Page:A tour through the northern counties of England, and the borders of Scotland - Volume I.djvu/79

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face, which, after a short suspension, sinks to the bottom, and is then taken out by a man called the worler, who throws it into a wicker basket of a sugar-loaf shape, in order to drain. Having continued in these baskets for a few minutes, it is again turned out, and carried to the oven to harden; and is afterwards ready for sale. Previously to the American struggle, the salt-trade of this place returned to government in duty nearly 8o,oool. per annum. But tempora mutantur; and Droitwich, like all other commercial towns, has felt the fatal effects of dismembered empire and long-protraced war.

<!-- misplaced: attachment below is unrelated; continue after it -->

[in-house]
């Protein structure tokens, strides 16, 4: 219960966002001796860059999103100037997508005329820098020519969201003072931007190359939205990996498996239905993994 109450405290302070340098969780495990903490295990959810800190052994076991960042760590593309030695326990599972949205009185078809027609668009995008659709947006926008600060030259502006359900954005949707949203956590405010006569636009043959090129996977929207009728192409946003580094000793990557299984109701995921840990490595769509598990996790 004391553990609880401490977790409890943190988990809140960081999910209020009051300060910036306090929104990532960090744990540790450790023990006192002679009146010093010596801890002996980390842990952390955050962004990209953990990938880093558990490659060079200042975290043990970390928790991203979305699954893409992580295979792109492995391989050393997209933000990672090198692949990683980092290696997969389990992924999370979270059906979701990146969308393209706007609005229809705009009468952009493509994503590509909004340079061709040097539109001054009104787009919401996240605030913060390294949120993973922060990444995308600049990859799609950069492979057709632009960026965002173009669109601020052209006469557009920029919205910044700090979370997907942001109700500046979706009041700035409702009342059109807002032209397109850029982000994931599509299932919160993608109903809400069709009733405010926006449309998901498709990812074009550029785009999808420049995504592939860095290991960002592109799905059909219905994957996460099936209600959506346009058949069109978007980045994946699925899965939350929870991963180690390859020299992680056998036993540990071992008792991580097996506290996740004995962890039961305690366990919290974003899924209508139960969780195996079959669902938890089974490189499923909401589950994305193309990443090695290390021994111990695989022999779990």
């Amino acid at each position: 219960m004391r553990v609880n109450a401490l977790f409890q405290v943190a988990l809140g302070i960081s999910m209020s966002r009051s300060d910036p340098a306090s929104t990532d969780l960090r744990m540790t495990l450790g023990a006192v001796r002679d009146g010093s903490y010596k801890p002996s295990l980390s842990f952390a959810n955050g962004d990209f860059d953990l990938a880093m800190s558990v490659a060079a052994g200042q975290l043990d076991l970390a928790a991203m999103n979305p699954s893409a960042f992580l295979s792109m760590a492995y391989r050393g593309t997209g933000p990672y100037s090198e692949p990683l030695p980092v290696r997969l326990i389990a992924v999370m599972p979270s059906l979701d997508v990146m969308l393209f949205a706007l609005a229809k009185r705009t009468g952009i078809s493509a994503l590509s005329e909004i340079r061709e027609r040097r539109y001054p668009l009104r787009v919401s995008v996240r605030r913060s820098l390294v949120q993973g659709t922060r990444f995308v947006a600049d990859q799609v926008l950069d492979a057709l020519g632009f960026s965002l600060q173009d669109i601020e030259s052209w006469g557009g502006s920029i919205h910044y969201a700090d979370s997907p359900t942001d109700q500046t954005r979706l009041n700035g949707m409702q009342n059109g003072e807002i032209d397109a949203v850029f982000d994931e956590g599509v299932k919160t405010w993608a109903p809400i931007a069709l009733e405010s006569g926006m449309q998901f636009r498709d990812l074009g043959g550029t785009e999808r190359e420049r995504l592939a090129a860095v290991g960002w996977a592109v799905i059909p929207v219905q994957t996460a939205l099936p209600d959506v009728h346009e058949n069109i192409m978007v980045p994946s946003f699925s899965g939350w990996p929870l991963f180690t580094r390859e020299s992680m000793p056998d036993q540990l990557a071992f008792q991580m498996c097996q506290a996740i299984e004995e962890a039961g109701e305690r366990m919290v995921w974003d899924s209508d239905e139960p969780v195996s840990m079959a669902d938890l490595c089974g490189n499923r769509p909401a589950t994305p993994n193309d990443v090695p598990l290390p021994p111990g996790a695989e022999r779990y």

Our road from hence to Bromsgrove took in general an high level, and occasionally afforded us an extensive view; but it was of a different nature to the country we had passed. The rich luxuriance of vegetation and the fine fringes of wood skirting the pastures, which we had remarked on all sides in the southern parts of Worcestershire, were gradually disappearing as we proceeded to the north of the county; a nakedness and deficiency which were accounted for by the comparative poverty of the red sandy soil whereon we were now entered. With this changed picture the town of Bromsgrove was in unison; a large but dirty place, full of shops and manufactures, employed in making sheeting, nails, and needles.